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Topic: Need help with a robot! (Read 2002 times) previous topic - next topic


Dec 07, 2012, 11:20 pm Last Edit: Dec 07, 2012, 11:33 pm by Levinus Reason: 1
Here's what I got!  I found an old 2003 P9000 XDT power chair.  It did a diagnostics test on it and everything works great.

The goal is to control it manually using the TouchOSC program -> puredata -> arduino -> chair.  I have the network rigged (the robot will tote its own router).  I have the arduino happily loaded with Firmata and taking any command I desire from my laptop.  The TouchOSC data will just take bit of integration and puredata programming, but I can manage that on my own.

But I'm stumped when it comes to integrating all of this tech into the wheelchair.  The joystick controller has a port for charging.  I've opened up the joystick and nearly cried with joy when I found a JST 5 pin connector, heading straight for the relays/motors.  The five wires are (in this order)  Yellow, purple, black, orange, red.

I know these five little wires control the wheel chair, but I don't know in what way.  There is NO WAY I'm attaching my one and only Duemilanove to it.  What if the voltages fry my arduino, just like they did to my breadboard and resistors?

The charging port I mentioned has three pins.  They are all spliced.  Ground(black)and power(red) and...a third orange one all connect into the JST connector.  So that leaves, in my mind, the yellow and the purple to be the only two ones that control the motors

I have no voltmeter either at the moment.

So what do these two little wires do?  There IS a simple on/off button the joystick, but that can be shorted easily.  How can I patch my way directly into these wires?
"I'll save you!"  (Promptly dies)


I have no voltmeter either at the moment.

You need to fix that. Even walmart has multimeters now.
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any electric or electronic project needs at the very least a multimeter.


Awesome you got a wheelchair to convert :)
I've been working on mine for about 8 months now.
First thing I did when I got it was toss out the oem joystick and speed controller/motor driver (didn't throw away, just not using it).  Not sure how yours is setup but mine needed a special programmer that you can rent or buy to change the acceleration, speed, and other settings.  The current settings were extremely sluggish and slow.
I bought a sabertooth motor driver and it's been pretty awesome.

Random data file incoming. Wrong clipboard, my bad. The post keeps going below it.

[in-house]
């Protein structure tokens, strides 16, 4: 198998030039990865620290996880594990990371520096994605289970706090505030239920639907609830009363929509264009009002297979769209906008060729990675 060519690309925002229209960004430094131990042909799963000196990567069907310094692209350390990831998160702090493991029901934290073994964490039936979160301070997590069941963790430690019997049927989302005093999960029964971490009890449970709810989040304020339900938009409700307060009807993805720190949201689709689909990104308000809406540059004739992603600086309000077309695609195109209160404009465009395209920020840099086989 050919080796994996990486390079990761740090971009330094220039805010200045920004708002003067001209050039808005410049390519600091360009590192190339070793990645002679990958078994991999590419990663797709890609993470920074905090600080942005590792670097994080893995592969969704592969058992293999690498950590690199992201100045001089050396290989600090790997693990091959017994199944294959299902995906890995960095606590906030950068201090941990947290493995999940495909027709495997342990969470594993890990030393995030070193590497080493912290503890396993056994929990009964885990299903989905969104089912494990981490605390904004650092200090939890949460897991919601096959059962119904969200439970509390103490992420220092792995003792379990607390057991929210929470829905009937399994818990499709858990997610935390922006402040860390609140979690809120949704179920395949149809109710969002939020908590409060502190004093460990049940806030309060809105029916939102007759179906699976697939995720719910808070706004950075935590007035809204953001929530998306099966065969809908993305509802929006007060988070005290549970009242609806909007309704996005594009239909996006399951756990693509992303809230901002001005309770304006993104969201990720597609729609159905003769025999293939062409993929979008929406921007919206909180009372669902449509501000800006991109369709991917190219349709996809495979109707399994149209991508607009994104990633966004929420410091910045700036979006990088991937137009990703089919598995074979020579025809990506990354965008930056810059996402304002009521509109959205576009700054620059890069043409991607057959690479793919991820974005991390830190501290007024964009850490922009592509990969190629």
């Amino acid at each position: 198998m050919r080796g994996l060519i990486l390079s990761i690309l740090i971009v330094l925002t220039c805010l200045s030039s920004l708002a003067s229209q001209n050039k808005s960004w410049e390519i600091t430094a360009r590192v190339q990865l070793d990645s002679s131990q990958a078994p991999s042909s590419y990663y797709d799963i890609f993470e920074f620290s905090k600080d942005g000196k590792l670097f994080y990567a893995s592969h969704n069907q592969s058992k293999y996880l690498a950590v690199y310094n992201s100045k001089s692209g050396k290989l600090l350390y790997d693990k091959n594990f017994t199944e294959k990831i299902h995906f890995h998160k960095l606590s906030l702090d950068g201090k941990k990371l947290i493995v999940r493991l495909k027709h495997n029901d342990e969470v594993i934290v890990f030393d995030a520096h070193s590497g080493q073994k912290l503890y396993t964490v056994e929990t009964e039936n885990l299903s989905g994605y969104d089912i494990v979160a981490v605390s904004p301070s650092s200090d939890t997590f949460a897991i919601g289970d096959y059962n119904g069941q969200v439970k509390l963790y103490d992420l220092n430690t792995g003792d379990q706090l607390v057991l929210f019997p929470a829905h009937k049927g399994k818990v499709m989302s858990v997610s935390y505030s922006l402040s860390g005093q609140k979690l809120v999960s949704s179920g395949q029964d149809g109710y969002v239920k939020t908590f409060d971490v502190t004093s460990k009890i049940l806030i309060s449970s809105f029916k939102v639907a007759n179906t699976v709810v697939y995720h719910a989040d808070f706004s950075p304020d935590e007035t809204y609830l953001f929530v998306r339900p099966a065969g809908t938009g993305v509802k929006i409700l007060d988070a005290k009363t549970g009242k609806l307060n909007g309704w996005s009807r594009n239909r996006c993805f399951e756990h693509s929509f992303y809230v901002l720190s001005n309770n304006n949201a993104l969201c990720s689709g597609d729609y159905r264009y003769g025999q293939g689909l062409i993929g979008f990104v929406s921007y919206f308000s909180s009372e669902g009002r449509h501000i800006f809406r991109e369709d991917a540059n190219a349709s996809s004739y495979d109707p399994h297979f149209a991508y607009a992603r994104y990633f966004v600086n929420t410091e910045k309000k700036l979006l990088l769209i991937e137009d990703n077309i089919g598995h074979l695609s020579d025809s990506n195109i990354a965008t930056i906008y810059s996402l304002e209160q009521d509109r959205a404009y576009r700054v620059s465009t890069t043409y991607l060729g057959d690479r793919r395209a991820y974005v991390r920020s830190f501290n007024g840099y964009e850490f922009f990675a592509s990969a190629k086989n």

Yeah...get a multimeter and if you can on that has the continuity 'beeper' ...really helpful.
Post some pictures if you can, would like to see your progress :)

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Because I got griped at for not using a multimeter...I got one.

As I said, there are five wires in the JST connector.  So i took a reading from each one at every state.  On, Off, Forward, Backward, Left and Right.  The colors are Yellow, purple, black, orange and red (in that order).  Black is the common ground.  Red was 26 volts...no matter what.   In the "off" state, red was 26 volts.  The other colors were 0v.

In ALL OTHER STATES...On, Left, Right...whatever...   Yellow read as 1v.  Purple as 5v.  Orange as 21v.   No matter what I did.

I'm even more confused now than i was.
"I'll save you!"  (Promptly dies)


that is quite intresting actually... urm could you include some picture?


"I'll save you!"  (Promptly dies)


Sorry.  The above is in my garden.  THIS is the JST
"I'll save you!"  (Promptly dies)


This is the voltmeter set at the settings I used
"I'll save you!"  (Promptly dies)


urm could you show us how you test the pin with the multimeter in view also?
sorry if this troubles you but seriously its hard to trouble shoot anything if you dont have the actual set up infront of you.


I could just easily tell you.  The common ground is connected to a port for charging.  So I shove the probe in the hole for that plug.  I make sure it is on the grounded side.  Then, I take the other probe and touch it at the junction of each wire where the JST plugs in.  There is just enough gap when it connects to put the probe in and get a reading.  I touch it to each wire individually.
"I'll save you!"  (Promptly dies)

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